Numerical and Experimental Investigation of Impact Behaviour of GFRP Composites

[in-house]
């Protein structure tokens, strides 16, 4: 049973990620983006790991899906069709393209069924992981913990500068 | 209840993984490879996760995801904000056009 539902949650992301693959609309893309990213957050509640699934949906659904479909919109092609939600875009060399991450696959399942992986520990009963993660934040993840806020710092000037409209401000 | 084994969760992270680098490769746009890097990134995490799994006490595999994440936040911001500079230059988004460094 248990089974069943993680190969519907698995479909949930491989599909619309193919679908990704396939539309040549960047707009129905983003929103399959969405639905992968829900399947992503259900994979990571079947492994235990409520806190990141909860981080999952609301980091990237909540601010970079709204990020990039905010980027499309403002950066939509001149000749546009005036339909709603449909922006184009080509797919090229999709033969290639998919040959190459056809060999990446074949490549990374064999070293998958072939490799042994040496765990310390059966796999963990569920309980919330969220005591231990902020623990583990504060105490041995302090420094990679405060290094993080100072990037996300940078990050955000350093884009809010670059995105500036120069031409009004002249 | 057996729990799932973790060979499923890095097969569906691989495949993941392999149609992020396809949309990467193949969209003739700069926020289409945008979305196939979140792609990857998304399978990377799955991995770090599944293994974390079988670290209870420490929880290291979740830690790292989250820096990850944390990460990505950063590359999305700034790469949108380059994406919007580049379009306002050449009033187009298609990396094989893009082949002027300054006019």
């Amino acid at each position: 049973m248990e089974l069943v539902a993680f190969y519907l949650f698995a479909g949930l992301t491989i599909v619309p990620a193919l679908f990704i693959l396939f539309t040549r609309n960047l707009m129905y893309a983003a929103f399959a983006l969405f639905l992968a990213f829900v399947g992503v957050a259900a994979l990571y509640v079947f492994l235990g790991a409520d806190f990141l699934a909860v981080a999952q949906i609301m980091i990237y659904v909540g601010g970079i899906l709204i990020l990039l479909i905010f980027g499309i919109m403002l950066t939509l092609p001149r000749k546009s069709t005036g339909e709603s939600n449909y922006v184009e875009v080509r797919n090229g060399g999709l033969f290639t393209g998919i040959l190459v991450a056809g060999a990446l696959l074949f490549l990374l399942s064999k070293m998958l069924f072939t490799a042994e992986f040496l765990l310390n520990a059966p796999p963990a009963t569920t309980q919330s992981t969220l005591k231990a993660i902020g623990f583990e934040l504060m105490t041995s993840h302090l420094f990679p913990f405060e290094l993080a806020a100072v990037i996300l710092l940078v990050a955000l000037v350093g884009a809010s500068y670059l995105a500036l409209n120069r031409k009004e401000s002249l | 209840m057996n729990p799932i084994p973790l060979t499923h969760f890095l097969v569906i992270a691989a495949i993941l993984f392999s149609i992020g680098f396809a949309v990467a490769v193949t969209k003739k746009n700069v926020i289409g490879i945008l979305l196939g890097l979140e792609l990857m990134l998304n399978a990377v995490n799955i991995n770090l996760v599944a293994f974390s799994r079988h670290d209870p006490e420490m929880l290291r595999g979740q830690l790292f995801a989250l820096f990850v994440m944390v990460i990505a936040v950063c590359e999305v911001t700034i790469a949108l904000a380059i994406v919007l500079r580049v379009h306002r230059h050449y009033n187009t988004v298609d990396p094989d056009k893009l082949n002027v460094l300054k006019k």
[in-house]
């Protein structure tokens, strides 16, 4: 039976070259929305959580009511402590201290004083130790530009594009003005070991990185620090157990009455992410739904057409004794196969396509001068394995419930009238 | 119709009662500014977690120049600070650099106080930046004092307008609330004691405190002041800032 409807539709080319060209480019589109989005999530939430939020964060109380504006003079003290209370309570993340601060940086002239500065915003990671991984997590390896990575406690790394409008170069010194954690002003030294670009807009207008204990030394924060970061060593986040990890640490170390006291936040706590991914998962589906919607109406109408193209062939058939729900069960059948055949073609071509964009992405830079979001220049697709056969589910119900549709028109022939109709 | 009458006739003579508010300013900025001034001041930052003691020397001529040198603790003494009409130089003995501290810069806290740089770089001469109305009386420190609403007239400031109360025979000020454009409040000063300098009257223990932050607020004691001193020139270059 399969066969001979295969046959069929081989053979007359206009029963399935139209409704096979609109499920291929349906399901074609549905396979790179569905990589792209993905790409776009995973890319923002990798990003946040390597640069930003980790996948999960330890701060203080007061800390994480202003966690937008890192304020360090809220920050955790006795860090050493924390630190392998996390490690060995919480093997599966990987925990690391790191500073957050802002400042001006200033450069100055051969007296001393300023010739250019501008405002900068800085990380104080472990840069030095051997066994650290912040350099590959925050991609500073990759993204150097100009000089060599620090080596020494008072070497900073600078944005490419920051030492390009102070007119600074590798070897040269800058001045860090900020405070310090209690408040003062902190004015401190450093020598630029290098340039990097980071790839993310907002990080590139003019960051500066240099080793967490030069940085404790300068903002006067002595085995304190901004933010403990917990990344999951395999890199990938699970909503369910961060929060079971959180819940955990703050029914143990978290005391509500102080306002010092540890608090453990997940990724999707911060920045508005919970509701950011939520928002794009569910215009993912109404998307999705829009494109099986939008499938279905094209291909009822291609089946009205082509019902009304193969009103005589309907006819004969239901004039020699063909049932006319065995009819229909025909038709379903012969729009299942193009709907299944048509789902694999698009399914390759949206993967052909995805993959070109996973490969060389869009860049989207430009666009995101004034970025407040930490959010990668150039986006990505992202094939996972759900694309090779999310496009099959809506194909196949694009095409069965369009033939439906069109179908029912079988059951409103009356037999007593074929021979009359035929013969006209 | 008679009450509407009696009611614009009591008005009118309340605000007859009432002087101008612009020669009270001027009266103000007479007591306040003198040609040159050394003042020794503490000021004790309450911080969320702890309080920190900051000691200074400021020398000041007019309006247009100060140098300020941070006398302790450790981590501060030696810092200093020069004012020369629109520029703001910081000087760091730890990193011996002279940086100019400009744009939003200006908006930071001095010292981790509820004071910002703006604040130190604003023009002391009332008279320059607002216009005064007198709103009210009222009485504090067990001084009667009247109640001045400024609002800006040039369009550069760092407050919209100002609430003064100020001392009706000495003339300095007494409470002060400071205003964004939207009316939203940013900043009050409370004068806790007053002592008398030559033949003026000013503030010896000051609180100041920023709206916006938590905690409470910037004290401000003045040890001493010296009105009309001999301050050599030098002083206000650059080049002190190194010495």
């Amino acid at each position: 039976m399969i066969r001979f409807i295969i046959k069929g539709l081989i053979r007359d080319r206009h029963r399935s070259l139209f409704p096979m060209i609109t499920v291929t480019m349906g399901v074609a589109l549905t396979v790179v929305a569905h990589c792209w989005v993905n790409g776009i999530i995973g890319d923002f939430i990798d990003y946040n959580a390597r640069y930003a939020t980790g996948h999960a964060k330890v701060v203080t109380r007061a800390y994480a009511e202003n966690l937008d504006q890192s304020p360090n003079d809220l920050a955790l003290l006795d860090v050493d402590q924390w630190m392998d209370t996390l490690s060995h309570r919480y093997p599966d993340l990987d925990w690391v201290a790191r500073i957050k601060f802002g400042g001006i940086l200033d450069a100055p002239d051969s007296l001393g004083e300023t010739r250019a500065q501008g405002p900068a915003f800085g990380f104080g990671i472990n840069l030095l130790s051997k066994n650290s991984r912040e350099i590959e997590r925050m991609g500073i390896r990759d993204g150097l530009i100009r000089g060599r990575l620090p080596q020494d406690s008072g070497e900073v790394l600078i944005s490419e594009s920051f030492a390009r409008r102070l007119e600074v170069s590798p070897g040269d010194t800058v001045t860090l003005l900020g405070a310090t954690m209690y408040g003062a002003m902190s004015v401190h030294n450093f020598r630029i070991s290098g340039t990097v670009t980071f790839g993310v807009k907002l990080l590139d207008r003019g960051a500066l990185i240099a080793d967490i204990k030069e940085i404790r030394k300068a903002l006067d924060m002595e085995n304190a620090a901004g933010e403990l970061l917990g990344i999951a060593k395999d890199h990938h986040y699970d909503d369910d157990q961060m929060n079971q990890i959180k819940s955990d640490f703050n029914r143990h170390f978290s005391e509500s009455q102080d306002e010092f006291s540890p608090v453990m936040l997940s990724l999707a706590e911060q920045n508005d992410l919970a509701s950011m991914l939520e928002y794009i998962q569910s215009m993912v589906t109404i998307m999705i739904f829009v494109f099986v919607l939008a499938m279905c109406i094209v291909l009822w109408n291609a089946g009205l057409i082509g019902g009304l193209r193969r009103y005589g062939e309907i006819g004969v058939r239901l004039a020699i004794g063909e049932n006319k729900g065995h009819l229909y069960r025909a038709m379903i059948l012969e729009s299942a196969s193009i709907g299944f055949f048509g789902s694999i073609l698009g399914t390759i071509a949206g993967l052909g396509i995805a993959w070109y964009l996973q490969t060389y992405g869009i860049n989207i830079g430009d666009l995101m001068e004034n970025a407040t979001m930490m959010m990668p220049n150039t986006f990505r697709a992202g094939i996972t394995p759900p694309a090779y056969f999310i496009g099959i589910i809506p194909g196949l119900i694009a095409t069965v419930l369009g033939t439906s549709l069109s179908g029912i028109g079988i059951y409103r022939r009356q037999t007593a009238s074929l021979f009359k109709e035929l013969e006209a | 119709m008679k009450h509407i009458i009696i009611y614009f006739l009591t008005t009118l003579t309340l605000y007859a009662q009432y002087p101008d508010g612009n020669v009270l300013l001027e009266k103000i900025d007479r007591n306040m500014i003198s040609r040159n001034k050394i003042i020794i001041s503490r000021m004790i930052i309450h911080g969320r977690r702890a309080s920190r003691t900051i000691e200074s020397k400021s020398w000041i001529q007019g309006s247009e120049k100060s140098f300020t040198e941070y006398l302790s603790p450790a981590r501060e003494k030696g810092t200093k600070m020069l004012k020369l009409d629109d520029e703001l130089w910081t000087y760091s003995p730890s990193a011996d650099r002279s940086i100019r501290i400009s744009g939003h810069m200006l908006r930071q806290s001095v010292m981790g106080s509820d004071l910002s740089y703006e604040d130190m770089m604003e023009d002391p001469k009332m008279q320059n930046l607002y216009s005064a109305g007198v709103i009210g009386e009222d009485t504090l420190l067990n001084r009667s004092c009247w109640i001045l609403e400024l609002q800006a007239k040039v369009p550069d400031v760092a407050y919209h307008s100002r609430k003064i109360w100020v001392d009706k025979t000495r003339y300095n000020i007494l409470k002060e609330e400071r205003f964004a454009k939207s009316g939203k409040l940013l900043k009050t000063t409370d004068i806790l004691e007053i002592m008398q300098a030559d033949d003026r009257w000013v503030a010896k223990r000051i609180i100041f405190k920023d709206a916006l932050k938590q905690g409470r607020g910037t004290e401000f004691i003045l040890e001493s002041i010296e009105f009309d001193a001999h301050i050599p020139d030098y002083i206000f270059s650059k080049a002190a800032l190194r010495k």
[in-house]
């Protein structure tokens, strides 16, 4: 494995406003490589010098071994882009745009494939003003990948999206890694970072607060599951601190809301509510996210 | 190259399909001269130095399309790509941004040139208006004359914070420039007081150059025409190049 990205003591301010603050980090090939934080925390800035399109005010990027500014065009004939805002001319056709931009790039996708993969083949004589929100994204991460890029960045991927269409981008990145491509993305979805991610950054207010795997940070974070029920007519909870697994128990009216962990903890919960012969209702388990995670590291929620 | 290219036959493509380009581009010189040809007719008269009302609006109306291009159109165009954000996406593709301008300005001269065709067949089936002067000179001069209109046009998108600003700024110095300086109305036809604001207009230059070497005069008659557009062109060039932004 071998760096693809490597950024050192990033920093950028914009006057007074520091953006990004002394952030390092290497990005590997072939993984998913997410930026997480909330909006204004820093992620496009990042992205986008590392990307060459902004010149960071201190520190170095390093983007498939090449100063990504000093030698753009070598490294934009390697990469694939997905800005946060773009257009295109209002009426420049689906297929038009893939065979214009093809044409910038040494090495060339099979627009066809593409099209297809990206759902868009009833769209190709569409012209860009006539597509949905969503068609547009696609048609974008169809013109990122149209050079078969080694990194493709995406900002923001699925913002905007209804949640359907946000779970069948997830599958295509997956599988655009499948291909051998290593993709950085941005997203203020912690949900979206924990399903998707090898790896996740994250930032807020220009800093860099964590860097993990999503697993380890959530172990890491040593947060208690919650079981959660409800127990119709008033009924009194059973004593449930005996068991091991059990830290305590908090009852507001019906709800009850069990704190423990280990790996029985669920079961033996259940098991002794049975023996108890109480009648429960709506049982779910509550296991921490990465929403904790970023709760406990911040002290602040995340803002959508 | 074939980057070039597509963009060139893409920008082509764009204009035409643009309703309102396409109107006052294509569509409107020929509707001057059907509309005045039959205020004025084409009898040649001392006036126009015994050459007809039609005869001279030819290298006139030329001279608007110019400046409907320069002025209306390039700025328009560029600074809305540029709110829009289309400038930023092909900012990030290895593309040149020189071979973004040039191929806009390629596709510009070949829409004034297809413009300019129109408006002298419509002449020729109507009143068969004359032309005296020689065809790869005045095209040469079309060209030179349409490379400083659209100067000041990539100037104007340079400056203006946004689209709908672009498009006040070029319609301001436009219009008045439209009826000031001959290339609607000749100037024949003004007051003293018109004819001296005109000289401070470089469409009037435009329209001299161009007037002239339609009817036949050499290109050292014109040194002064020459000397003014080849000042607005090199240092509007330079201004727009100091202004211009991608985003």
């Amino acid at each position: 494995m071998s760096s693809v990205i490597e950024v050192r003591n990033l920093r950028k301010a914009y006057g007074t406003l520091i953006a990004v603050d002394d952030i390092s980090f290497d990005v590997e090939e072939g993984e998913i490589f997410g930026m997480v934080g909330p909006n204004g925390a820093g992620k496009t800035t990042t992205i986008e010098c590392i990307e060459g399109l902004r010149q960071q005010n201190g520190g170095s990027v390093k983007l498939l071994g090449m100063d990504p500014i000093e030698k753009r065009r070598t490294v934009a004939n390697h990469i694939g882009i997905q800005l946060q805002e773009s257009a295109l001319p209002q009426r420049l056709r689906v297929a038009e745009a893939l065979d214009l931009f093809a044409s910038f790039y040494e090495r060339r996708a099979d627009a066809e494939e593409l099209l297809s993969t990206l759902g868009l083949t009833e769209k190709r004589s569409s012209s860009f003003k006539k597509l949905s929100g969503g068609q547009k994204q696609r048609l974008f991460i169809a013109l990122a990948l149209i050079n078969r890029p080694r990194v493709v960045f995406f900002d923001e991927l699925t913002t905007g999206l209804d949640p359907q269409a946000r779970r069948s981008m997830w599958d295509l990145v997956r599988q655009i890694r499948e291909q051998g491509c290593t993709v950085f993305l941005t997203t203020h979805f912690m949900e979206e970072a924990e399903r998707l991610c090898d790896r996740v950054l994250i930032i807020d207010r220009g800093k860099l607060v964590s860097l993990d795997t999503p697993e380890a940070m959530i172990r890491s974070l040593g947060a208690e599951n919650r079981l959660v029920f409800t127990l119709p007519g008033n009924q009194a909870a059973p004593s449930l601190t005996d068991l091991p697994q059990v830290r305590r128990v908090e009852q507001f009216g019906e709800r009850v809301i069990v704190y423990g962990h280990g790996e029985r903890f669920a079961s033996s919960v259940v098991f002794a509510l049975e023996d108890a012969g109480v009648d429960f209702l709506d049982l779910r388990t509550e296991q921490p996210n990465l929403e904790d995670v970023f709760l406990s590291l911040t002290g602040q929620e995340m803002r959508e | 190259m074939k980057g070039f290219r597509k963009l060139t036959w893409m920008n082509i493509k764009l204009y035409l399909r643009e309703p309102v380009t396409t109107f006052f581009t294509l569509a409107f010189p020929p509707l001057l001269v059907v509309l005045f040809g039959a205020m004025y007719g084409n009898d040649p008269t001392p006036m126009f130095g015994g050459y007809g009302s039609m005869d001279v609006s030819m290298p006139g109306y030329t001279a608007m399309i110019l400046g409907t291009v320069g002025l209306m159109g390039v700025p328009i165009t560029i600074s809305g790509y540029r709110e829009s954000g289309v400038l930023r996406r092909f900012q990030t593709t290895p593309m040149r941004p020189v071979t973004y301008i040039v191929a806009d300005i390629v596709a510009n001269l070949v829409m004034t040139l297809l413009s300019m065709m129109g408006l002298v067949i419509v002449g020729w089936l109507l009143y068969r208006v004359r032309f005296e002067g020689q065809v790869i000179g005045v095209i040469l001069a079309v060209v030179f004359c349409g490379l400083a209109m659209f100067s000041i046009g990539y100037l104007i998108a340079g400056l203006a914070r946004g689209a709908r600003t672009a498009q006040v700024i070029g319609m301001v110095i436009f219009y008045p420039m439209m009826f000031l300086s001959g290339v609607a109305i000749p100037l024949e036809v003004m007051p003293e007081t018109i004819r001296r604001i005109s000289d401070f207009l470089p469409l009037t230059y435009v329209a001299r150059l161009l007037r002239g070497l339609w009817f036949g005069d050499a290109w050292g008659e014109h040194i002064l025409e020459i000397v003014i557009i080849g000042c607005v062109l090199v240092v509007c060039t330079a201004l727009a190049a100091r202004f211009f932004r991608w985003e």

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Composites are more susceptible to impact damage than metals. While a metal structure can dissipate impact energy by yielding (plasticity), composites dissipate energy by developing damage, mainly matrix cracking, delamination and some fibre failure. Initially, the damage is often small and difficult to detect, but it can grow during service leading to severe reduction of the structural stiffness and strength. Flat panels made by vacuum assisted resin infusion and filament wound pipes were tested and modelled. These are typical commercial glass fibre composites as used in the marine and offshore industry. The influence of the clustering effect and bending stiffness on the impact behaviour was investigated. The main emphasis was put on modelling impact with a full three-dimensional Abaqus finite element model, allowing simulation of a failure mechanisms while using relatively easily available material data. An innovative test method to obtain energy release rate data for filament wound tubes was developed. Modelling intralaminar damage was done by a userdefined VUMAT subroutine based on the combined use of the Hashin failure criterion for fibre failure and the Puck criterion for matrix cracks. Interlaminar damage was modelled by cohesive elements based on the bi-linear traction separation law. The residual strength after impact was experimentally evaluated. Compression after impact tests (CAI) were used for flat panels and implosion tests for cylindrical structures. Impact forces could be predicted with 5% accuracy. The shape of damage was well described by the model while the size was typically slightly over-predicted by 10% -15%.